April 22, 2014

THEIR VIEW: Let voters weigh option of easing daily commute


---- — There was a time in this country when workers typically lived less than an hour’s walk from their jobs. A time when a “commuter” was simply a traveler taking advantage of a reduced railway fare on his way to the big city. A time when the American suburb didn’t exist.

How times have changed.

The evolution of “commuting” has had a major impact on modern life. The willingness of workers to travel from outlying areas to jobs in the city via train, subway or bus has allowed major cities to expand unchecked through the proliferation of suburbs. And in areas where public transit isn’t available, millions of workers don’t think twice about taking to the road to spend hours on congested highways every morning and evening.

We’re not immune from the commute condition. On a typical workday here in central Indiana, more than 24,000 people are driving either to Madison County or away from the county to go to work. Figures recently released by STATSIndiana show that 16,614 county residents commute to another county or state for employment, while 8,078 people drive into the county for work each day.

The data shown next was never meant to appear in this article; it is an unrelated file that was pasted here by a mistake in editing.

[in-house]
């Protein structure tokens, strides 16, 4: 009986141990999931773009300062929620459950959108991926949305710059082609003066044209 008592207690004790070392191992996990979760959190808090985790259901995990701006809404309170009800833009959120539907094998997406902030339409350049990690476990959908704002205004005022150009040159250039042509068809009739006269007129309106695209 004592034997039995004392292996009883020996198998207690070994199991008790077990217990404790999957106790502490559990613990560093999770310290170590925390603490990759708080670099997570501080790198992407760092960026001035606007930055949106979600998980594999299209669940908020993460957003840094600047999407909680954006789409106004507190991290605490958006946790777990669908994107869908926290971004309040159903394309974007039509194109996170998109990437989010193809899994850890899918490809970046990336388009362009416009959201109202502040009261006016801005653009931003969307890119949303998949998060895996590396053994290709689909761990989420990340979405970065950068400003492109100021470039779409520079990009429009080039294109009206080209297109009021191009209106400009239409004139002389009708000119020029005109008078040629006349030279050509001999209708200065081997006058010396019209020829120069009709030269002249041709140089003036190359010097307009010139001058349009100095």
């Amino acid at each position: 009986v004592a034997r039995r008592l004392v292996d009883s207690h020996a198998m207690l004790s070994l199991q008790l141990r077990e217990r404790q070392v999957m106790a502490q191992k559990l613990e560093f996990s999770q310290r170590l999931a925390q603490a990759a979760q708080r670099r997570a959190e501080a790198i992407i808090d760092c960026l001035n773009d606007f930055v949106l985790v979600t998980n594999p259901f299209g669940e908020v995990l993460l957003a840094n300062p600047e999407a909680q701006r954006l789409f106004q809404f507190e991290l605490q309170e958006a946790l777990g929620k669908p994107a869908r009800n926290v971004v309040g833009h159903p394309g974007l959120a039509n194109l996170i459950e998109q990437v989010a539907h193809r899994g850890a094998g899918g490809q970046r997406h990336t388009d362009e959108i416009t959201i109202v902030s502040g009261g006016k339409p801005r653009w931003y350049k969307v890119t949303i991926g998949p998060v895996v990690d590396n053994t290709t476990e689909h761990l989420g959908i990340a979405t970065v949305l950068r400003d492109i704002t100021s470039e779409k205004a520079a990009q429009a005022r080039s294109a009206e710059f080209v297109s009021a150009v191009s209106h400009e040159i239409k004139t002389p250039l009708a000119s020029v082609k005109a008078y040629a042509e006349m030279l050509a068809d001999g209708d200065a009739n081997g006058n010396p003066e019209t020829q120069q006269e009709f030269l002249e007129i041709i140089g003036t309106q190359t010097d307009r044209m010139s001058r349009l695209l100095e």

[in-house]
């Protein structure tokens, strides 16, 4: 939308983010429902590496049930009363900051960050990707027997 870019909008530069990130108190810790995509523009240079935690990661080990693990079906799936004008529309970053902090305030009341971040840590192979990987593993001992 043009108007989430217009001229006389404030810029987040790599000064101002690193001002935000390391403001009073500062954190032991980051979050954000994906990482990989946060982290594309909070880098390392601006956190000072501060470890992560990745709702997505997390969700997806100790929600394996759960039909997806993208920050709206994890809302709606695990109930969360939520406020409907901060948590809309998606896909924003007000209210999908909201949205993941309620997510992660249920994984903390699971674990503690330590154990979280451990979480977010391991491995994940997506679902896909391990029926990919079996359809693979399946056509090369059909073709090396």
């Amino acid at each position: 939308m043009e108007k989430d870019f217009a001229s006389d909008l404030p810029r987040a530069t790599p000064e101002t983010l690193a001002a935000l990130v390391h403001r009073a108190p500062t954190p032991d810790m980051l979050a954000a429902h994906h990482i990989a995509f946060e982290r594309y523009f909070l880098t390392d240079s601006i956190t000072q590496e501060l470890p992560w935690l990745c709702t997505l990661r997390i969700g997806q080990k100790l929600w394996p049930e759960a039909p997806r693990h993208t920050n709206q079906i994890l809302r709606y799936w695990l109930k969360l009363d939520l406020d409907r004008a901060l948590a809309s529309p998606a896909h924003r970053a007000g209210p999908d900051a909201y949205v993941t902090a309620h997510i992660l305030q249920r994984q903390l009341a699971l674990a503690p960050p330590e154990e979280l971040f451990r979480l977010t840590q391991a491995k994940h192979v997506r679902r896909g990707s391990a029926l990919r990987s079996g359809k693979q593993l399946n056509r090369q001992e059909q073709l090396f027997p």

But what if there was a way to get to those jobs other than hopping in your car every day?

Another recent story in The Herald Bulletin detailed a survey by the Madison County Council of Governments that found that 32 percent of Madison County residents who travel to Indianapolis on a regular basis are interested in mass transit, including bus and rail service.

Given those survey results and the county’s commuting numbers, it appears there might indeed be a need for and interest in a mass transit system in central Indiana. A bill that Gov. Mike Pence recently signed into law — allowing six counties, including Madison, to set up a mass transit system if voters in the county approve — could make it a reality.

But there’s a lot to consider before moving ahead on easing the commute. First, the bill does not allow for a light rail option, meaning commuters would be taking an express bus. Second, officials will have to weigh the cost, time of travel and number of potential riders in determining if it’s even feasible. And finally, the county’s residents will have to decide how much they are willing to pay for it.

There’s a lot of questions left to answer. But giving voters the option of a mass transit system would be an important step in making the daily grind a little less hectic for Madison County and other Indiana workers.

— (Anderson) Herald Bulletin

THE ISSUE Commuting to work has congested roads. THEIR VIEW Possible mass transit system in central Indiana needs studied, voted on.